Sunday, November 27, 2011

Turkey terrific and kraut with attitude

I invited my sister-in-law to guest post today. She put such a startlingly good meal on the table this past Thursday that it seems it should be shared, if only to generate enthusiasm. The rest of this will be in her words. Perhaps the biggest surprise is that these two preparations came from "Joy of Cooking." Have a look, then look away until next November!!! LOL
Susan speaks:

For the turkey, I followed the Joy of Cooking recipe for Roasted Brined Turkey, although I didn’t brine it. I filled the cavity with one onion, one stalk celery, and one carrot, cut up, and eight sprigs of fresh thyme. Didn’t truss the turkey, because it was still on the cold side when it went in oven, and I wanted more surface to be exposed to heat. Turkey weighed 13.85 lbs. Placed turkey breast side down on v rack, brushed with melted butter and roasted in convection oven at 325 for 2 hours, then turned it breast side up and brushed with more butter. Put thermometer probe in thigh and roasted until internal temp reached 168, about 1 1/2 hours more, basting several times with pan juices. Then took it out and let it rest for about 20 min.
For the sauerkraut, I used Joy of Cooking’s recipe for Alsatian Sauerkraut:
Heat 2T butter, bacon fat, or veg oil in a large ovenproof skillet (I used butter).
Saute until translucent 1/2 cup sliced onions or shallots (I used onions).
Add and cook for about 5 min. 2 lbs. deli-case sauerkraut, drained.
Stir in one med. tart apple, peeled and grated (I used Granny Smith) and 1 to 2 teaspoons caraway seeds (I used one).
Cover with boiling beef or veg stock or water (I used Swanson beef broth) and 1/4 cup dry white wine (which I omitted).
Cook uncovered for 30 min.
Cover and bake in 325 degree oven for about 30 min.
If desired, season with 1 to 2 T. brown sugar (which I skipped).
I made this the day before, put it in a small Corning Ware casserole dish, and reheated it in the microwave for Thanksgiving dinner.

Friday, November 25, 2011

Ooh la lasagna

I thought about lasagna all summer, but it's not really a warm weather dish. I've got news for you: this is lasagna weather here in DC. The “Super Committee” of our household (Peter and yours truly) determined that now was the time. I did not follow a recipe. If you know my cooking at all, you know I work by the seat of my pants (and it's hard to get that tomato sauce out of your jeans). Some folks like to use Italian sausage. I do too. But in this case I found a 1 lb package of 80/20 ground beef at Safeway on sale. An aside: I do not buy ground beef if I am making burgers; the ecoli problem is rare but real, and I like my burgers on the rare side. Here it comes.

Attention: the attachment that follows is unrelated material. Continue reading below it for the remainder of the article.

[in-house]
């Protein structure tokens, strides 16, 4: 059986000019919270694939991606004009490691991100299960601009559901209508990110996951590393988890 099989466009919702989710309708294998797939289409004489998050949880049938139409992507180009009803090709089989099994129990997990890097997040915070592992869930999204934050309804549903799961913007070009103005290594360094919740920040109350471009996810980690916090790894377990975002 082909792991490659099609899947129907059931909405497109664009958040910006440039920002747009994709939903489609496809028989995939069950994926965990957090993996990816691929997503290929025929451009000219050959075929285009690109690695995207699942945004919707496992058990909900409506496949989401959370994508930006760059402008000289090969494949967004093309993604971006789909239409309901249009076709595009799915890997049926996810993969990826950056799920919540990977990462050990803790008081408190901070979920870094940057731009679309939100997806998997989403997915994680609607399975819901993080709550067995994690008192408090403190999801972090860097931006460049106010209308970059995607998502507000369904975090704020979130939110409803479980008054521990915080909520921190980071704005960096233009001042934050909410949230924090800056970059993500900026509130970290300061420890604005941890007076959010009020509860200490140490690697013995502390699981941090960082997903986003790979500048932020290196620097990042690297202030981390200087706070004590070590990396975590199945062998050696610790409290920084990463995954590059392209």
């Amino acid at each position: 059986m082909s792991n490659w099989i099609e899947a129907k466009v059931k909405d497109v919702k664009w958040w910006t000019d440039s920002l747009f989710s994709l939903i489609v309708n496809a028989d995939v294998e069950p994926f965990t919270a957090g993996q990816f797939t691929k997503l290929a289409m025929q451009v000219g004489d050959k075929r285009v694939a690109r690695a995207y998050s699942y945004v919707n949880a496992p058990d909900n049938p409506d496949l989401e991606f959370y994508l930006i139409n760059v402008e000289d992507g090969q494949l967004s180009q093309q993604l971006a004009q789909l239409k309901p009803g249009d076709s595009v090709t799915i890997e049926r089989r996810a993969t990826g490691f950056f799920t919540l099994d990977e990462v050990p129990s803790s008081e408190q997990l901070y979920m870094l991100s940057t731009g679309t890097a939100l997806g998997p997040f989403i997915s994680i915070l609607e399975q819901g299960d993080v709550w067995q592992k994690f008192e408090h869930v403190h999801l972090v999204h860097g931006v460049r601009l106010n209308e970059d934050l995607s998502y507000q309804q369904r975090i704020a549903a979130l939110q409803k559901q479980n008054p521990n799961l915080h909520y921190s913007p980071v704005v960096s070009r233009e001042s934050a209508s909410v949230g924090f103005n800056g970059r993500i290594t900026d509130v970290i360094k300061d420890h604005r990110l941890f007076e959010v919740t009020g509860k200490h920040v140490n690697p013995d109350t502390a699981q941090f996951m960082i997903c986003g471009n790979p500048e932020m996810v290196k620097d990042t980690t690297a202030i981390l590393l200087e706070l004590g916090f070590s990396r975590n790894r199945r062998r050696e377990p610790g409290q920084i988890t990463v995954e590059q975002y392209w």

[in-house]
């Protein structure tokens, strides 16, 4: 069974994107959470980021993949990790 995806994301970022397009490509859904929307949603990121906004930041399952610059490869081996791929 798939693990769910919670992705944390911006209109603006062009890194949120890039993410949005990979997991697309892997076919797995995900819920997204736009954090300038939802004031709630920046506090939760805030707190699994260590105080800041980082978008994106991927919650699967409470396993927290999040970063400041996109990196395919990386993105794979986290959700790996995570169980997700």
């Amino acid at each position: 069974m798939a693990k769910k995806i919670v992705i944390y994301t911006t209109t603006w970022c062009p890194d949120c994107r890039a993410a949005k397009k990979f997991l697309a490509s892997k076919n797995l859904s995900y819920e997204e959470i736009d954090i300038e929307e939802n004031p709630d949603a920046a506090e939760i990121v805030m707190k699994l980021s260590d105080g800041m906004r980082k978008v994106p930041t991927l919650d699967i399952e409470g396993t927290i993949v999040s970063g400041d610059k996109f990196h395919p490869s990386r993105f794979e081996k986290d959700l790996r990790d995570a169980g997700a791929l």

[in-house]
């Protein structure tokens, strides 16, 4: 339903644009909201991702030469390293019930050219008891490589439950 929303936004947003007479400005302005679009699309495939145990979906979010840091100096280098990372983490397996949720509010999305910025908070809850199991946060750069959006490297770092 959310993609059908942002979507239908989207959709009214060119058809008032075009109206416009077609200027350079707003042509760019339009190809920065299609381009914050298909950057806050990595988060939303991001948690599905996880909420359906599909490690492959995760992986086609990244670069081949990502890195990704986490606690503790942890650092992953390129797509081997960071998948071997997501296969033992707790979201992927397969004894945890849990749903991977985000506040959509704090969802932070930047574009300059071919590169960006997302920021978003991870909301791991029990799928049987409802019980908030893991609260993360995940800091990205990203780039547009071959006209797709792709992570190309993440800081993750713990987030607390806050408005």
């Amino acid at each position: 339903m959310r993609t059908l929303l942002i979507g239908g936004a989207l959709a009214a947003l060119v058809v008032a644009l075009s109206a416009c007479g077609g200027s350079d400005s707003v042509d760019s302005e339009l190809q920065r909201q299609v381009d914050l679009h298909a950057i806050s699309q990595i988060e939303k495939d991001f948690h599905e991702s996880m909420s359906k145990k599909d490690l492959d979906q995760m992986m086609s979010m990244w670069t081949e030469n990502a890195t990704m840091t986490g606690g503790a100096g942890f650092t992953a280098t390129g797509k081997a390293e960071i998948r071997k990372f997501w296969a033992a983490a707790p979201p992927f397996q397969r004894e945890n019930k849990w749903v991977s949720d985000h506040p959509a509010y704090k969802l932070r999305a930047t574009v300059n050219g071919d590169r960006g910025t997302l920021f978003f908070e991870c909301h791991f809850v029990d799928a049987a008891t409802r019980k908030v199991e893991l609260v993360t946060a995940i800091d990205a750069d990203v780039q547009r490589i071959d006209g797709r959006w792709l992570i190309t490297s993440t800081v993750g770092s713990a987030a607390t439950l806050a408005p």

Ooh la lasagna
1 Tbs olive oil
1 lb ground beef (fat content is your choice)
1 medium onion chopped fairly fine
2 large garlic cloves, chopped
28 oz crushed tomatoes
15 oz tomato sauce
2 heaping Tbs tomato paste
salt and pepper to taste
pinch of red pepper flakes
1 box no boil lasagna noodles
15 oz ricotta (I used whole milk)
1 lb shredded mozzarella cheese
½ cup grated parmesan

Large saute pan. Olive oil. Start browning the beef. Add onion and garlic. When beef is brown, add tomatoes and paste, seasonings.

Simmer sauce 30 minutes and then allow to cool. Layer in 13 by 9 inch casserole: sauce, noodles, ricotta and mozzarella cheeses. Repeat til everything has been included. Cover with foil and bake at 375 for 50 minutes (we have a convection oven – regular oven might be 60 minutes). Remove foil. Add parmesan. Bake another 10 minutes. Allow to sit for 10 minutes before slicing to serve.

Wednesday, November 23, 2011

Beans and dogs

This could probably not be easier. I am not known for “few” ingredient cooking. But, lookee here, even an old dog can learn a trick or two. This batch made for several lunches for Peter and me. It's tasty, especially with some Louisiana hot sauce (or another brand if that's your druthers). You might notice I do not call for salt. Use some if you wish.
Beans and dogs
½ medium onion, diced
2 cloves garlic, minced
2 cans beans, rinsed
1 cup chicken broth, or more to taste
5 hotdogs cut into ½ inch pieces
hot sauce to taste (optional)
Saute the onion and garlic for 5 minutes. Add the beans, hotdogs and the broth and simmer uncovered until desired thickness is achieved (it can be wet without any problem). Add the hotdogs. Season with hot sauce (if using). Serve over rice or couscous or orzo.

Monday, November 21, 2011

The art of artichokes

My title implies that I'm offering a be-all-and-end-all recipe. It's not true. I just wanted a snappy phrase. I have made several versions of artichoke heart preparations. I do not use fresh artichokes. I cannot bear the thought of cleaning them up. Canned in oil are never an option. Canned in water are acceptable, but frozen are my choice. They are a good product. I made this in the hope of pleasing my sister-in-law and brother-in-law at Thanksgiving dinner. I've done several different versions of this and settled on something fairly new this time. This is my test version.

Braised artichoke hearts with lemon

1 tsp olive oil

1 tsp butter

½ medium lemon, sliced thin

1 lb. frozen artichoke hearts, thawed

pinch each of salt, black pepper, and red pepper flakes

2 Tbs chicken stock

Heat the oil and butter in a saute pan

Add the lemon slices and saute for 5-6 minutes until softened. Remove them to a bowl and set aside.

Add the artichokes and seasonings. Add the chicken stock. Let the broth simmer until it evaporates. Add a tiny bit more butter if it seems necessary. Saute the hearts until they begin to brown. Flip them over and get a little brown on the other side. Add the lemon back in and heat.